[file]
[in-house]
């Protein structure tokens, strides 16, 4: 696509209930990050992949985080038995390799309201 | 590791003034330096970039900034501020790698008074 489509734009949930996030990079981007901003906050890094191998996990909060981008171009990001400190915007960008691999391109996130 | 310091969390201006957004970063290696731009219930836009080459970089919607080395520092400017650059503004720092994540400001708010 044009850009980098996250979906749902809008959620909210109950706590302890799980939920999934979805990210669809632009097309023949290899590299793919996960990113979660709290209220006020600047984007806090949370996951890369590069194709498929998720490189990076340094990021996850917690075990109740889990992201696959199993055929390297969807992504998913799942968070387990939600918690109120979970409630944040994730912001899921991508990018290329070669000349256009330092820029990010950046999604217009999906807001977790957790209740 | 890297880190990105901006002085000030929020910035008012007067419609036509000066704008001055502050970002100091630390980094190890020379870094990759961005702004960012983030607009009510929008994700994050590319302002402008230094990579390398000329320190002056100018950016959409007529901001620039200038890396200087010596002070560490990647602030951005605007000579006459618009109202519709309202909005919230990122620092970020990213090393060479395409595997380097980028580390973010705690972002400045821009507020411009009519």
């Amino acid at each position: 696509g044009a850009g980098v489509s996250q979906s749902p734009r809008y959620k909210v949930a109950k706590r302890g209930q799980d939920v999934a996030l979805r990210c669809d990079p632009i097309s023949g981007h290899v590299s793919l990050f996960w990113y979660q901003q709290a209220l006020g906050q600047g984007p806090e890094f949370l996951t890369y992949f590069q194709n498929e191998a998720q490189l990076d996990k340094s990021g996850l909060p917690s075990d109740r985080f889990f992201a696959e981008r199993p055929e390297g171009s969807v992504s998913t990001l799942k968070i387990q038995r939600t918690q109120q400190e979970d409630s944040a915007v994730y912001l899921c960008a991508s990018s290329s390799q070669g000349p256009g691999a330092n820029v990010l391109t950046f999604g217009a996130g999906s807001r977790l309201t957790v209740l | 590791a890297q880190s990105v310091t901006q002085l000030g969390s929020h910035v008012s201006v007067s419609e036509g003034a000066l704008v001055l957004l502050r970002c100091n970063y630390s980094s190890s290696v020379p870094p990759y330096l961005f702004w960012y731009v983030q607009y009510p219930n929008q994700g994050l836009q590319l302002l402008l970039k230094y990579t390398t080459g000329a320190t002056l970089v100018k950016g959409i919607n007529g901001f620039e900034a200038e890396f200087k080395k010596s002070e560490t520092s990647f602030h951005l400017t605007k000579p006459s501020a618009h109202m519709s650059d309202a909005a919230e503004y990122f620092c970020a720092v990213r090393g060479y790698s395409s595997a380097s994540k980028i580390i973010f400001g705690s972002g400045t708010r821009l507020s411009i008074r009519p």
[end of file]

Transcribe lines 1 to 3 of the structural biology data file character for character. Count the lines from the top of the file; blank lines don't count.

[in-house]
């Protein structure tokens, strides 16, 4: 696509209930990050992949985080038995390799309201 | 590791003034330096970039900034501020790698008074 489509734009949930996030990079981007901003906050890094191998996990909060981008171009990001400190915007960008691999391109996130 | 310091969390201006957004970063290696731009219930836009080459970089919607080395520092400017650059503004720092994540400001708010 044009850009980098996250979906749902809008959620909210109950706590302890799980939920999934979805990210669809632009097309023949290899590299793919996960990113979660709290209220006020600047984007806090949370996951890369590069194709498929998720490189990076340094990021996850917690075990109740889990992201696959199993055929390297969807992504998913799942968070387990939600918690109120979970409630944040994730912001899921991508990018290329070669000349256009330092820029990010950046999604217009999906807001977790957790209740 | 890297880190990105901006002085000030929020910035008012007067419609036509000066704008001055502050970002100091630390980094190890020379870094990759961005702004960012983030607009009510929008994700994050590319302002402008230094990579390398000329320190002056100018950016959409007529901001620039200038890396200087010596002070560490990647602030951005605007000579006459618009109202519709309202909005919230990122620092970020990213090393060479395409595997380097980028580390973010705690972002400045821009507020411009009519």
């Amino acid at each position: 696509g044009a850009g980098v489509s996250q979906s749902p734009r809008y959620k909210v949930a109950k706590r302890g209930q799980d939920v999934a996030l979805r990210c669809d990079p632009i097309s023949g981007h290899v590299s793919l990050f996960w990113y979660q901003q709290a209220l006020g906050q600047g984007p806090e890094f949370l996951t890369y992949f590069q194709n498929e191998a998720q490189l990076d996990k340094s990021g996850l909060p917690s075990d109740r985080f889990f992201a696959e981008r199993p055929e390297g171009s969807v992504s998913t990001l799942k968070i387990q038995r939600t918690q109120q400190e979970d409630s944040a915007v994730y912001l899921c960008a991508s990018s290329s390799q070669g000349p256009g691999a330092n820029v990010l391109t950046f999604g217009a996130g999906s807001r977790l309201t957790v209740l | 590791a890297q880190s990105v310091t901006q002085l000030g969390s929020h910035v008012s201006v007067s419609e036509g003034a000066l704008v001055l957004l502050r970002c100091n970063y630390s980094s190890s290696v020379p870094p990759y330096l961005f702004w960012y731009v983030q607009y009510p219930n929008q994700g994050l836009q590319l302002l402008l970039k230094y990579t390398t080459g000329a320190t002056l970089v100018k950016g959409i919607n007529g901001f620039e900034a200038e890396f200087k080395k010596s002070e560490t520092s990647f602030h951005l400017t605007k000579p006459s501020a618009h109202m519709s650059d309202a909005a919230e503004y990122f620092c970020a720092v990213r090393g060479y790698s395409s595997a380097s994540k980028i580390i973010f400001g705690s972002g400045t708010r821009l507020s411009i008074r009519p």